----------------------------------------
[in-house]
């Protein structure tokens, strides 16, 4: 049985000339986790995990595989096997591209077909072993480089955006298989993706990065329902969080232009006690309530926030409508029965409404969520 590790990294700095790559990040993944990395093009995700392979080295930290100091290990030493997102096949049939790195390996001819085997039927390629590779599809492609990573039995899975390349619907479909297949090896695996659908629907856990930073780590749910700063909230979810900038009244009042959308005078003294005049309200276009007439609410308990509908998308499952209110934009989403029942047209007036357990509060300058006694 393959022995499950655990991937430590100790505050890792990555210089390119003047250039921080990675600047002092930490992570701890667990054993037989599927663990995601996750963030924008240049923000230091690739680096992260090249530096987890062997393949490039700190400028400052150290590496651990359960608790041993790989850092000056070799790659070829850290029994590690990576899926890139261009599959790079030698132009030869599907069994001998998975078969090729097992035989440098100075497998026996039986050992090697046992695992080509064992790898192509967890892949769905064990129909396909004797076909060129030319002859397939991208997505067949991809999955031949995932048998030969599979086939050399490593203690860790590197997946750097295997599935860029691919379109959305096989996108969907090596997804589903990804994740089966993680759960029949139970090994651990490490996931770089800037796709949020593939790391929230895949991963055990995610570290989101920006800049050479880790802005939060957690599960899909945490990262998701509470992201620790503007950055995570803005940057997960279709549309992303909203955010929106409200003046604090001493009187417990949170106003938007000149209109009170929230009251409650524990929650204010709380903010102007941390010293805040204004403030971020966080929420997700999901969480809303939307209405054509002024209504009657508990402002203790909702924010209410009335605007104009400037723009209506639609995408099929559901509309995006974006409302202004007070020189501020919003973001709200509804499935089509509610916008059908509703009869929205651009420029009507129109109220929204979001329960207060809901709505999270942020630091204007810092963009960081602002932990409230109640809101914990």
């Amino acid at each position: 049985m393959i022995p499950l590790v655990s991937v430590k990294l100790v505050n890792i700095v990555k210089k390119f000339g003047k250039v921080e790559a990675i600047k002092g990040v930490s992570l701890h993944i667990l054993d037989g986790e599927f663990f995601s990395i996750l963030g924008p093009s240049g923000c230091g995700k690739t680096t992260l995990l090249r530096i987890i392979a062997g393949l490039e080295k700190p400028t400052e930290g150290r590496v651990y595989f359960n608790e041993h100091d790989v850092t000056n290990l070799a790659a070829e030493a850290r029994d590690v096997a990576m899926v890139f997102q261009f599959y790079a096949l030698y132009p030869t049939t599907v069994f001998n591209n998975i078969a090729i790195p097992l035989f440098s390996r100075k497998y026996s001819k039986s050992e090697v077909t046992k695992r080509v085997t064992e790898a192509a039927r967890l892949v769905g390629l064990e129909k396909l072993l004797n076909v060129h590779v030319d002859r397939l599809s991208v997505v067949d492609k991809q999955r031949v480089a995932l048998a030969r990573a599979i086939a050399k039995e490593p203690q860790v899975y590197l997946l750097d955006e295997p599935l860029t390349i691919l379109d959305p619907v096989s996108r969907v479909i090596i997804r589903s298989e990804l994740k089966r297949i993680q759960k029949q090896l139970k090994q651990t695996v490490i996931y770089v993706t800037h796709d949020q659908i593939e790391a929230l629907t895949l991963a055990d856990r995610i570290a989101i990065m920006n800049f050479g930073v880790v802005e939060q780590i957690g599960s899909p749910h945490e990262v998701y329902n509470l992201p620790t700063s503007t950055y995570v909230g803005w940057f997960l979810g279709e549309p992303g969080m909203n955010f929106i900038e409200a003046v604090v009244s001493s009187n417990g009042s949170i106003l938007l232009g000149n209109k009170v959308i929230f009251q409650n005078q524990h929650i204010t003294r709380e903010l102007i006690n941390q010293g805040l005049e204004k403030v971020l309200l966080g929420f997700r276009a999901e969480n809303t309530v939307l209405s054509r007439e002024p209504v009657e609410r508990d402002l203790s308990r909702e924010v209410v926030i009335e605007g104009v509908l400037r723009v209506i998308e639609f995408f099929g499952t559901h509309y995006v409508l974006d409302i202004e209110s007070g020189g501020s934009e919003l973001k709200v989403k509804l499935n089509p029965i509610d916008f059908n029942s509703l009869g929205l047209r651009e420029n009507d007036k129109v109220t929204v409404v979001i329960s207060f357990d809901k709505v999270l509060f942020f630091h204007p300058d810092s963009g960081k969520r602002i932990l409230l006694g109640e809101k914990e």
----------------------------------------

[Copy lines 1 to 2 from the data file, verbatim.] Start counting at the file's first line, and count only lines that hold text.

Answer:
[in-house]
């Protein structure tokens, strides 16, 4: 049985000339986790995990595989096997591209077909072993480089955006298989993706990065329902969080232009006690309530926030409508029965409404969520 590790990294700095790559990040993944990395093009995700392979080295930290100091290990030493997102096949049939790195390996001819085997039927390629590779599809492609990573039995899975390349619907479909297949090896695996659908629907856990930073780590749910700063909230979810900038009244009042959308005078003294005049309200276009007439609410308990509908998308499952209110934009989403029942047209007036357990509060300058006694 393959022995499950655990991937430590100790505050890792990555210089390119003047250039921080990675600047002092930490992570701890667990054993037989599927663990995601996750963030924008240049923000230091690739680096992260090249530096987890062997393949490039700190400028400052150290590496651990359960608790041993790989850092000056070799790659070829850290029994590690990576899926890139261009599959790079030698132009030869599907069994001998998975078969090729097992035989440098100075497998026996039986050992090697046992695992080509064992790898192509967890892949769905064990129909396909004797076909060129030319002859397939991208997505067949991809999955031949995932048998030969599979086939050399490593203690860790590197997946750097295997599935860029691919379109959305096989996108969907090596997804589903990804994740089966993680759960029949139970090994651990490490996931770089800037796709949020593939790391929230895949991963055990995610570290989101920006800049050479880790802005939060957690599960899909945490990262998701509470992201620790503007950055995570803005940057997960279709549309992303909203955010929106409200003046604090001493009187417990949170106003938007000149209109009170929230009251409650524990929650204010709380903010102007941390010293805040204004403030971020966080929420997700999901969480809303939307209405054509002024209504009657508990402002203790909702924010209410009335605007104009400037723009209506639609995408099929559901509309995006974006409302202004007070020189501020919003973001709200509804499935089509509610916008059908509703009869929205651009420029009507129109109220929204979001329960207060809901709505999270942020630091204007810092963009960081602002932990409230109640809101914990």